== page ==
You’re probably reading this in hope of learning what the year in movies was like. Well, I’ll tell you: it was just like last year, only with different movies. In 2012 the big Oscar contenders included a fact-based political intrigue set in the late 70s (Argo), a period piece about slavery (Django Unchained), a screwball comedy about a mentally ill man and his wacky family (Silver Linings Playbook), and a historical drama set in the White House (Lincoln). In 2013 the big Oscar contenders include a fact-based political intrigue set in the late 70s (American Hustle), a period piece about slavery (12 Years a Slave), a screwball comedy about a mentally ill man and his wacky family (Nebraska), and a historical drama set in the White House (The Butler). When I asked my boss if we could just run the copy from 2012 and change the titles, she said that would be fine as long as we recashed our paychecks from last year. So here’s our new copy. —J.R. Jones
Film editor J.R. Jones
1The Act of Killing There’s never been a movie like this one before, and God willing, there’ll never be one like it again. Documentary maker Joshua Oppenheimer traveled to Indonesia to interview the retired government thugs who helped slaughter more than a half-million suspected communists in the mid-60s, and invited them to dramatize their experiences onscreen in a variety of movie genres. The resulting vignettes provide not only a glimpse inside the deformed souls of these aging executioners but a horrific parody of the Hollywood fantasy factory.
2Amour “Hey, this movie already won an Oscar!” Sorry, I seem to have one of these stragglers every year, because it opens in New York and LA the last weekend of December to qualify for awards but doesn’t premiere in Chicago until January. Michael Haneke’s deepest and most profound movie looks at an elderly married couple as the wife inches closer to death and the husband suffers with her, until every labored breath they share becomes a testament to their love.
3Neighboring Sounds In this brilliant debut feature, Brazilian writer-director Kleber Mendonca Filho weaves together numerous characters who live crammed together in a suburban, middle-class high-rise, though ultimately the building itself becomes the main character. His subject is not how these people relate to one another but how, for the sake of their own mental health, they try to block each other out, constructing a privacy for themselves that’s as shaky as a house of cards.
4A Touch of Sin Chinese filmmaker Jia Zhang-ke tells four stories about individuals driven to violence, yet his real subject is the economic violence visited upon them every day by a predatory capitalism. With an agenda like this, the movie might easily have turned into a heavy-handed thesis film, yet Jia focuses so intently on each of his four protagonists that his social argument accumulates slowly and silently. How much can a person take before he snaps? we wonder in each instance, until the question widens to include all of China, and the whole human race.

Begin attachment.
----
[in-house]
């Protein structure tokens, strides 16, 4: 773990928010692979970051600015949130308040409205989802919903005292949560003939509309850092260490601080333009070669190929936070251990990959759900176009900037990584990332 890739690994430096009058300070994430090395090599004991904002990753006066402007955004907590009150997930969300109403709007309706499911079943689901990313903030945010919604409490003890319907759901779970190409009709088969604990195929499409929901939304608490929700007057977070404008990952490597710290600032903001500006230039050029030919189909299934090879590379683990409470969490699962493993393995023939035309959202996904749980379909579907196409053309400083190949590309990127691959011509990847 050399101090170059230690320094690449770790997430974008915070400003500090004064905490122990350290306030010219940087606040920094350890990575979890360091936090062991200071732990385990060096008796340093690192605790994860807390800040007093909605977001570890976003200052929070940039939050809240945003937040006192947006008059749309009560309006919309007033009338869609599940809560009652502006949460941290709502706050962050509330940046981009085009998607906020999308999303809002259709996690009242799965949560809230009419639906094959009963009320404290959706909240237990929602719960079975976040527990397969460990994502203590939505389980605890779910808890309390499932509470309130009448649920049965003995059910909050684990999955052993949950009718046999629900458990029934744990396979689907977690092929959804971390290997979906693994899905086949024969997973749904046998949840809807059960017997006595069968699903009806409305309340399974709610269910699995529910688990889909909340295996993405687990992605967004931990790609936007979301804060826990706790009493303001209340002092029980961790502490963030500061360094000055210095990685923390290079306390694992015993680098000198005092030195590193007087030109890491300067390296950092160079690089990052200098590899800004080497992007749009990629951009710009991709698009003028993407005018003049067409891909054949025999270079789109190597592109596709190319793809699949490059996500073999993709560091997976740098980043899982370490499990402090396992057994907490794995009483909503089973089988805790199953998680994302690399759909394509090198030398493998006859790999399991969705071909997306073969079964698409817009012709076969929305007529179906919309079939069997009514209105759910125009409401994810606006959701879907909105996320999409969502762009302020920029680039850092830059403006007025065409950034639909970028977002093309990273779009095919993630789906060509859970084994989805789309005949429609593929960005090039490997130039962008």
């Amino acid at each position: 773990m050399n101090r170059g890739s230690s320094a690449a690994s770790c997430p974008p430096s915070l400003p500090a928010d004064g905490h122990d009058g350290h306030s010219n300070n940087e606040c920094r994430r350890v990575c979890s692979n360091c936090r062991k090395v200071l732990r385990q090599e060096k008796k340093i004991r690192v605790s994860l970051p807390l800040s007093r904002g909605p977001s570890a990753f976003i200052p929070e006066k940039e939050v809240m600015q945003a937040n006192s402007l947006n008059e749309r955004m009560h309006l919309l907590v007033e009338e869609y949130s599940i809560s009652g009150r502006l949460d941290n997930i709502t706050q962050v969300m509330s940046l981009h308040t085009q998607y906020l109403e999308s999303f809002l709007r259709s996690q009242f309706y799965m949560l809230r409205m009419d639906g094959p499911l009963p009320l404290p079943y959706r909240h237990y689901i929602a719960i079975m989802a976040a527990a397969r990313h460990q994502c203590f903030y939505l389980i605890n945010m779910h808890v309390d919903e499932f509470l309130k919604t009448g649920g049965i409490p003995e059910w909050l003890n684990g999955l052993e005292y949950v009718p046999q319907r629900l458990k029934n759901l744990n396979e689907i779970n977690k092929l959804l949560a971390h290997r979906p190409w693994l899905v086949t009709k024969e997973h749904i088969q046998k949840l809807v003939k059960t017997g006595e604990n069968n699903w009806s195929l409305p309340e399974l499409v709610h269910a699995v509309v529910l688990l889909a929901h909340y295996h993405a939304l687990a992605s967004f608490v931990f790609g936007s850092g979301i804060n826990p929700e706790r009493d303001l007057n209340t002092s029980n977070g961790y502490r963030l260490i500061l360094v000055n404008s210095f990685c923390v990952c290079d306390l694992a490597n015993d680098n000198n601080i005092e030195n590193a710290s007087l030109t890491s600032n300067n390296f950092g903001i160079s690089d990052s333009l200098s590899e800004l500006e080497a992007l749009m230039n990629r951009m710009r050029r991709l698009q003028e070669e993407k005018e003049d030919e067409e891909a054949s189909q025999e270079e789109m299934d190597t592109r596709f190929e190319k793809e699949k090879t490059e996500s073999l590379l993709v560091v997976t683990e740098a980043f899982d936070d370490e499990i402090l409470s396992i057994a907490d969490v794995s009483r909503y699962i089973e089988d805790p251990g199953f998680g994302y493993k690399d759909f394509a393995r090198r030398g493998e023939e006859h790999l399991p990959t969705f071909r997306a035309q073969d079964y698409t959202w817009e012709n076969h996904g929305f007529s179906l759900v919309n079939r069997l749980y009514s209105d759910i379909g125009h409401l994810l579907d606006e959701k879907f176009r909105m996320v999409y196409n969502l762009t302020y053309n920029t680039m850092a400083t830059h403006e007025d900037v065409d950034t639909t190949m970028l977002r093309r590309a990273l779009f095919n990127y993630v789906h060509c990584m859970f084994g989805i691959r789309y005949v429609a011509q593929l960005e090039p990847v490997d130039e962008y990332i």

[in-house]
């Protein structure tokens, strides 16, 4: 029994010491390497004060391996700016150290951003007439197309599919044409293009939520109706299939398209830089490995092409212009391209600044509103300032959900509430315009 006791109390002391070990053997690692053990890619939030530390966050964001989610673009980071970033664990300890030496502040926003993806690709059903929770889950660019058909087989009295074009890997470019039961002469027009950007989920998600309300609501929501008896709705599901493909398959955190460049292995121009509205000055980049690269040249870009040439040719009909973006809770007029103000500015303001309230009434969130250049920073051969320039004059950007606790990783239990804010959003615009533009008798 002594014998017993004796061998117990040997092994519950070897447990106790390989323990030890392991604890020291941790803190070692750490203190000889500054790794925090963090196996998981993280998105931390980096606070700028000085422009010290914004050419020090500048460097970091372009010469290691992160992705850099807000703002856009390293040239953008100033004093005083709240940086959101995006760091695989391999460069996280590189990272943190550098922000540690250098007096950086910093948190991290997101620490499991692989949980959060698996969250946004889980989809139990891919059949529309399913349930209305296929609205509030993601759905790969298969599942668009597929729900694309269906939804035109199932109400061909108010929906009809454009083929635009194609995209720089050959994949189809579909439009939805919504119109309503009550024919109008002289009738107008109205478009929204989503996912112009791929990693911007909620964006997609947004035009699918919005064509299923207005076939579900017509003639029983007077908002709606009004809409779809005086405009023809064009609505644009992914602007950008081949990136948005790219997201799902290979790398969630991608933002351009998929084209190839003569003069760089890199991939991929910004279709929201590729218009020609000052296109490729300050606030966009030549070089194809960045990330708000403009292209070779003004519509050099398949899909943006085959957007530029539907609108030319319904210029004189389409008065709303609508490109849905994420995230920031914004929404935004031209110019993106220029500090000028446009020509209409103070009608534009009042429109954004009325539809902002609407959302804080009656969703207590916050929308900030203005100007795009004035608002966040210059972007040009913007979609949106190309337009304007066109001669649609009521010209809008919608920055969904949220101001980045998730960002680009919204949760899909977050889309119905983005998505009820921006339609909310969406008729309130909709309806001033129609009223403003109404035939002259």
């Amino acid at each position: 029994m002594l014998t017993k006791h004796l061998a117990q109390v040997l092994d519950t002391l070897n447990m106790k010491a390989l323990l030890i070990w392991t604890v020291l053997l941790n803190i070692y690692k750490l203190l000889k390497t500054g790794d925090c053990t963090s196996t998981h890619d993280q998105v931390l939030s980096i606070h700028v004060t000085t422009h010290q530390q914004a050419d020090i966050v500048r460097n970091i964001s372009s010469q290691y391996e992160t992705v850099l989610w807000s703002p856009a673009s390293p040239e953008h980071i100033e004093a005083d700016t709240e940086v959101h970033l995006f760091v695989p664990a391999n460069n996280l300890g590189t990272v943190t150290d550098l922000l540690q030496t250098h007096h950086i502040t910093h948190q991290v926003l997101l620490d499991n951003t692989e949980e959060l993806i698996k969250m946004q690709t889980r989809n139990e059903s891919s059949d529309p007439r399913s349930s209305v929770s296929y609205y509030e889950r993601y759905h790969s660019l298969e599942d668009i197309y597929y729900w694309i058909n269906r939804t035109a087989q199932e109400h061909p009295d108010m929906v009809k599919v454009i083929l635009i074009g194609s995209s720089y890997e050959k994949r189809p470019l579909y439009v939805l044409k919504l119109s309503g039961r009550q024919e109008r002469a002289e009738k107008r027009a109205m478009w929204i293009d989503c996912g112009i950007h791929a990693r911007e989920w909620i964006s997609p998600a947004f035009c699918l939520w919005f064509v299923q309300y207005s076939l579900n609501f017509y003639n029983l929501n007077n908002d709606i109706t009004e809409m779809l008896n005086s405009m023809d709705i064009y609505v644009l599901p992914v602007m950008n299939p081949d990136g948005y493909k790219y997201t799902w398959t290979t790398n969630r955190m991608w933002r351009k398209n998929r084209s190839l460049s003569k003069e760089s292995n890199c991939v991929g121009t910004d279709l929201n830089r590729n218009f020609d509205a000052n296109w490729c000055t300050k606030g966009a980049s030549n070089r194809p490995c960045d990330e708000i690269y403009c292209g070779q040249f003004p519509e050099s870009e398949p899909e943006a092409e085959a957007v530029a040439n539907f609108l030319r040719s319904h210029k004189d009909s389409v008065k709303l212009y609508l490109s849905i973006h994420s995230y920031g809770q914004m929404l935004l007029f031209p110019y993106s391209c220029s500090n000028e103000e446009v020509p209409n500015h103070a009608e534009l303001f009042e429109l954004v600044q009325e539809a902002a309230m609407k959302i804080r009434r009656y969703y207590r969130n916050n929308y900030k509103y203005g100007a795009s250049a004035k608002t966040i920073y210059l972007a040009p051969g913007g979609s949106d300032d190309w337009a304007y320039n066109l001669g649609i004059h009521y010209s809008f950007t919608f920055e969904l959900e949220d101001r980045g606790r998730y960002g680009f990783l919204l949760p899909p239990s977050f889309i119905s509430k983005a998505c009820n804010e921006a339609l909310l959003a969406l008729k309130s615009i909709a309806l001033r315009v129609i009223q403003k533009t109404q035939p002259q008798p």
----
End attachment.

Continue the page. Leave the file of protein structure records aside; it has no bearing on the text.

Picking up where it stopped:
512 Years a Slave Most movies about American slavery are designed to help white people forgive themselves, but this uncompromising historical drama, adapted by British filmmaker Steve McQueen from a 19th-century memoir, wasn’t meant to make anyone feel better. Michael Fassbender plays the most sinister character, a slave owner whose romantic infatuation with one of his slaves is indistinguishable from his brutality toward her, but what haunts me is a more quotidian moment in which Paul Giamatti, playing a slave merchant, casually pulls down a man’s jaw to inspect his teeth, as if he were a horse.
6Let the Fire Burn Jason Osder’s gripping documentary revisits the 1985 battle between police and black revolutionaries in Philadelphia that left nine people dead and destroyed 60 homes. The racial angle implicit in this notorious incident gradually fades as the black radicals, who spent months harassing their black neighbors, were targeted by a police bombing attack ordered by the city’s black mayor, Wilson Goode; eventually the movie becomes a drama about a minority’s right to combat injustice versus the majority’s right to live in peace.
7Dirty Wars They’re all dirty, but some are dirtier than others. I’d never heard of Blackwater, the soldier-of-fortune firm that perpetrated some of the worst outrages of the Iraq war, until investigative reporter Jeremy Scahill blew the whistle on it. And I’d never heard of the Joint Special Operations Command, which functions overseas as the commander in chief’s personal death squad, until I saw this documentary based on Scahill’s latest book. In the first case, the buck stopped with George W. Bush; in the second, it stops with Barack Obama. Am I ready for Hillary? No, I don’t think so.
8Lore I hope I never have to sit through another Holocaust movie or coming-of-age drama—so naturally one of my favorite movies this year was a coming-of-age drama about the Holocaust. After a high-ranking Nazi officer and his wife are rounded up by the invading Allies, their eldest child (played by the blond-haired, blue-eyed, icily beautiful Saskia Rosendahl) leads her younger siblings across American- and then Russian-occupied Germany, trying to reach her grandmother’s home in Hamburg but stumbling across the awful truth about her father, and her fatherland.
9The Missing Picture Like The Act of Killing above, this documentary by Cambodian filmmaker Rithy Panh deals with atrocities in southeast Asia, and like that film it’s unique. Panh uses archival footage, sound effects, voice-over narration, and meticulously hand-carved and -painted figurines to re-create his experiences in the late 70s as a victim of the Khmer Rouge, who destroyed his little village and forced him into an agricultural collective for four years. The movie screened only a handful of times at the Chicago International Film Festival, but expect a commercial release next year.